Joyland

The Midwest |

My Father's Camera

by Shannon Cason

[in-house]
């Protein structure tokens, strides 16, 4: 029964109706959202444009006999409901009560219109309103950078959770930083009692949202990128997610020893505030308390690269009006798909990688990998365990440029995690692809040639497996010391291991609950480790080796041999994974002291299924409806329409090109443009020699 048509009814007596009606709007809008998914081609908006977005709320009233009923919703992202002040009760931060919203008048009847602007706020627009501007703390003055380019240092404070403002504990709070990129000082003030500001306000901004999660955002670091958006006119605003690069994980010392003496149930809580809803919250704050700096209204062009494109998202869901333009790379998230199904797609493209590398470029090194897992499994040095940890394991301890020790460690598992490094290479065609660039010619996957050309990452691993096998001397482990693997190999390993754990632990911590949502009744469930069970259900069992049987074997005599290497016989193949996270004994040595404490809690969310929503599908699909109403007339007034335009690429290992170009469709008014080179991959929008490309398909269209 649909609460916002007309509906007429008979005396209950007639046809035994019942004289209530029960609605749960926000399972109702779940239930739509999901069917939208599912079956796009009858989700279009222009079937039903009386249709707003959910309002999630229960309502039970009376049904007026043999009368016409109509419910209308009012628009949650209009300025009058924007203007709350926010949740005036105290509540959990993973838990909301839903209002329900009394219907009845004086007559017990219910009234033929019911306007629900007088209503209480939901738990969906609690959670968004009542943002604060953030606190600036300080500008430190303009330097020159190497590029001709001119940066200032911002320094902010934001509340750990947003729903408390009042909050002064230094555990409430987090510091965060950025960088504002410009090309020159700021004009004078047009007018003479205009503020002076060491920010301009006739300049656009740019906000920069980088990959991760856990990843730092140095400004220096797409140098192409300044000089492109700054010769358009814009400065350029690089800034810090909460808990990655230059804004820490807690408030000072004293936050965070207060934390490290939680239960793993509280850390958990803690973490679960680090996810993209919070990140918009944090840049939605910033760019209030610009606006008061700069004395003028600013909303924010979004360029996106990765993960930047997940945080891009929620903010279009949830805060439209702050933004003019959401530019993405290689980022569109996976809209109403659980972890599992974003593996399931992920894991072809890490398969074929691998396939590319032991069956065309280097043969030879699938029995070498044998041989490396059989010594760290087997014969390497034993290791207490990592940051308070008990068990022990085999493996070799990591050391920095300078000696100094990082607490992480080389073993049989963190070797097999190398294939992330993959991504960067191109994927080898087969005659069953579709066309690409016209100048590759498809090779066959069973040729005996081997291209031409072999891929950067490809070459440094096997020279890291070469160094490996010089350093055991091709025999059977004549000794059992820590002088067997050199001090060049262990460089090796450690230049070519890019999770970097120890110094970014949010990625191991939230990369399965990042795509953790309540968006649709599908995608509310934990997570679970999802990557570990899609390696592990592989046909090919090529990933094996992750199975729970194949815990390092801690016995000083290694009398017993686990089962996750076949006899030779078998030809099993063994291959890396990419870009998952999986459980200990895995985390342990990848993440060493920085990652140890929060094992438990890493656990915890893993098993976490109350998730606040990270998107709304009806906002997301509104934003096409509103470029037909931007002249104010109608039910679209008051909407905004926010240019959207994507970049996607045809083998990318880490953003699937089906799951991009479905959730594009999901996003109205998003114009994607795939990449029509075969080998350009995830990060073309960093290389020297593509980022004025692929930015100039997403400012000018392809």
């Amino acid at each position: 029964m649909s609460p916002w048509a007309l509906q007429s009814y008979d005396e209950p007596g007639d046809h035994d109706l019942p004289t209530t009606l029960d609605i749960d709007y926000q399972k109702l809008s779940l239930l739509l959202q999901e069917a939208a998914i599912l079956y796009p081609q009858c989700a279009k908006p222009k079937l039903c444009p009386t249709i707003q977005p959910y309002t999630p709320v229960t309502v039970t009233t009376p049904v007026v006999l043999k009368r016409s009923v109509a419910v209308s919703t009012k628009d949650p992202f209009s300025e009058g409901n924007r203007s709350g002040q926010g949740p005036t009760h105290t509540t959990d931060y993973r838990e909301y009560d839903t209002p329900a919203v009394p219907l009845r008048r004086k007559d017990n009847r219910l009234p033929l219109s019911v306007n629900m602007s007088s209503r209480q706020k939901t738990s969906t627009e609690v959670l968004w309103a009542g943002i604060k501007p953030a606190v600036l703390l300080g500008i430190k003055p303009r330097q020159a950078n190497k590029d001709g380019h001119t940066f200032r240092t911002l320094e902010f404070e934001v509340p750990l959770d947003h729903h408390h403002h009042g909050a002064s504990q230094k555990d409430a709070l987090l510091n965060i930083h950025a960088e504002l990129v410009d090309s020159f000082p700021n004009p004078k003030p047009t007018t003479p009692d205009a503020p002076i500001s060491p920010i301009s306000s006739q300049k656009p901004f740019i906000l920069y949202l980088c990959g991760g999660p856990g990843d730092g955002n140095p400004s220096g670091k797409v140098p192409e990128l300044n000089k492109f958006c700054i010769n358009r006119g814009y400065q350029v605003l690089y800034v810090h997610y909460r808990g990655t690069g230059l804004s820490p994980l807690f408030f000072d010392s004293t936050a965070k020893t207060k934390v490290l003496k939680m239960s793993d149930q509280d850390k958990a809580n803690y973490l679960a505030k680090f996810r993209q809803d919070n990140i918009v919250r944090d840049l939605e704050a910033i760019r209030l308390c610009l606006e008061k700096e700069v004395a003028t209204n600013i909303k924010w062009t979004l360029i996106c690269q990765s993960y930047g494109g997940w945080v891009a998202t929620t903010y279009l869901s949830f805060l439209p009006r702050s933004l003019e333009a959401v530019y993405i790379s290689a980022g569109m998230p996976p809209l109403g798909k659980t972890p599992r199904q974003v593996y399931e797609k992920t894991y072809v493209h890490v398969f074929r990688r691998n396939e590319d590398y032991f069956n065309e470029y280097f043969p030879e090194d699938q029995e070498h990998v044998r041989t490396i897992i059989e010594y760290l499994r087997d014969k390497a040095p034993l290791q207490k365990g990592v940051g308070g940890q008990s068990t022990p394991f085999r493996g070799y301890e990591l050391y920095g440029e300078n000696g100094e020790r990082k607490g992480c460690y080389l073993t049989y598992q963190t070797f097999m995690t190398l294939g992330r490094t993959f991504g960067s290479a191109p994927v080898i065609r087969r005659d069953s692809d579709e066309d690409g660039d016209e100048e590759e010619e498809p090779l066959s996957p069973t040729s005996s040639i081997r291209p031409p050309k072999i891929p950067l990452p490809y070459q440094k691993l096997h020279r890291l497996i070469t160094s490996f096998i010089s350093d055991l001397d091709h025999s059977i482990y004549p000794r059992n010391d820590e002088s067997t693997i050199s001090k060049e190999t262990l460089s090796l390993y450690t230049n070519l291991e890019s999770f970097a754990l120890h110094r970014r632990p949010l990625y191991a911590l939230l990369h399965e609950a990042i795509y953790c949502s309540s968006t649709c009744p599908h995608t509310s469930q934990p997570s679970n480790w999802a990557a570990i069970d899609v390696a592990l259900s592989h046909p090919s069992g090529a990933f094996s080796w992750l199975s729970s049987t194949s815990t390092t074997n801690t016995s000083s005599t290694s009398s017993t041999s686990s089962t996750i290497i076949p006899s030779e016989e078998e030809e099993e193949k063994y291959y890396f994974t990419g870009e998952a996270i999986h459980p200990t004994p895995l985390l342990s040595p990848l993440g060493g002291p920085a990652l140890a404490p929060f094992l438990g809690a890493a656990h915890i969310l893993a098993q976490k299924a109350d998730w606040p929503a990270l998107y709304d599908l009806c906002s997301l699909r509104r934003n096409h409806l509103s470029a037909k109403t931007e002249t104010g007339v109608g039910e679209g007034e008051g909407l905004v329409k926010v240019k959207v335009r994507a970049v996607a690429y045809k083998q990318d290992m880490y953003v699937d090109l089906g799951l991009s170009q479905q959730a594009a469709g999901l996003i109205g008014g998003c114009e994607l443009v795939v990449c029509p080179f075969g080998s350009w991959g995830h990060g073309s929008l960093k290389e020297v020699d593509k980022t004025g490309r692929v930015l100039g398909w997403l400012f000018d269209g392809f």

My father left me his camera. It was in a boxy aluminum case with two latches in the front that locked. It also had latches on the side that didn't lock. To unlock it, you'd have to get your fingernail into the little notches of the combination wheel, and flick them to 7, then to 7, and one more 7. And get your finger under the levers and pull. Then the latches would loosen and you could open it. The side levers, just get your finger under those—no combination. The camera was a Nikon F90. Pretty nice camera. It was separated in the case by a deep gray foam. The body. The flash. Two lenses. One was longer than the other. I didn't know much about photography like my dad. I recognized the basic concept: point and shoot. I'm intelligent enough to understand that there was more to it than just that, though. People had careers as photographers, so it had to be more to it than just point and shoot. I thought about what I wanted to shoot. The camera had a wide strap that fit comfortable around my neck. I liked the way it wore. I looked authoritative with the strap around my neck and the camera hanging. I looked at myself for a good while in the bathroom mirror. I stood outside the door for a fuller view. It wore well. I thought, you've got to be creative with this type of camera. I thought, you've got to be more creative than just smile. Or cheese. Maybe architecture or nature. Possibly people, but no smiling. I had an idea. I thought what if I did a series? I thought some more. I thought a good idea would be to shoot everything lying down. There was a guy I saw on TV, he shot everyone naked. Groups and crowds of people naked. He also shot people alone or as a couple. These were just average people. Pot bellies and stretch marks. Naked. Crazy shit. If he'd asked me to do it, I probably would've said "no" then. "No" to being naked for a photo. I thought what interesting shots could I get lying down. You can join in if you like. I could shoot cloud formations. I could get a little bit of the branches and leaves from trees, so the photo would give the impression of lying down. I thought that was boring, but still had merit. I could shoot a baby mobile as if I'm in the crib looking up at it with my parents smiling looking down. I could shoot a woman's titties bouncing and her face agonizing in pleasure as if I'm just below her. I could shoot a man sweating looking down—not me below however. I could shoot doctors. I could shoot the underbelly of a car. I could shoot ceilings. I put the camera away, and it stayed there in the case for a long time. After a long time, I flicked 7-7-7 and opened the case and put the wide strap around my neck and left my apartment. I went downtown. I took pictures of the buildings and the bridge and the water. I laid down on the concrete in front of a tall statue and felt silly and dusted myself off. I got hungry and bored, so I rode the train south back home. On the train, three boys entered the car from the emergency door while the car was moving. They stopped in the middle of the car and asked for everyone's attention. Only a few people looked up. Then they started singing. I didn't know the song, probably their own, but it was good. Better than everyone expected. A woman took her earbuds out of her ears. A man dog-eared his book. The lady took a five dollar bill from her purse and handed it over to one of them. The man gave them a dollar. I dug in my pocket, but had no money just my credit cards. I stood up and asked if I could take their picture. They looked at each other and got into a pose. One folded his arms and another reached out and pointed at the camera and the other just looked cool. I took a couple of photos, while I balanced myself on the moving train, and told them thanks and they went through the other emergency door. I rode the train past my exit on Indiana. I got off at the 79th Street stop. I started taking more pictures. A storefront church next door to a liquor store from across the street. People walking by and cars passing through my picture. A Jamaican restaurant. I thought the colors were original. I walked farther. The sun was slowly descending, in a few hours it would be gone. I walked down a street. Children weren't playing, just standing around. People on porches, sitting and talking. I took more pictures. I asked to take pictures of the kids. Some posed and laughed. I took pictures of the houses and the street. One of the kids walked over to me and said I better stop taking so many pictures. He said it as if he was trying to warn me in a friendly way. I looked down the street, at the kids standing, the people on the porch sitting. I took a picture of them sitting with my father's camera. One of the men got up from the stoop and walked in my direction. He wasn't smiling for my picture. He said, "What the fuck are you taking pictures of, dawg?"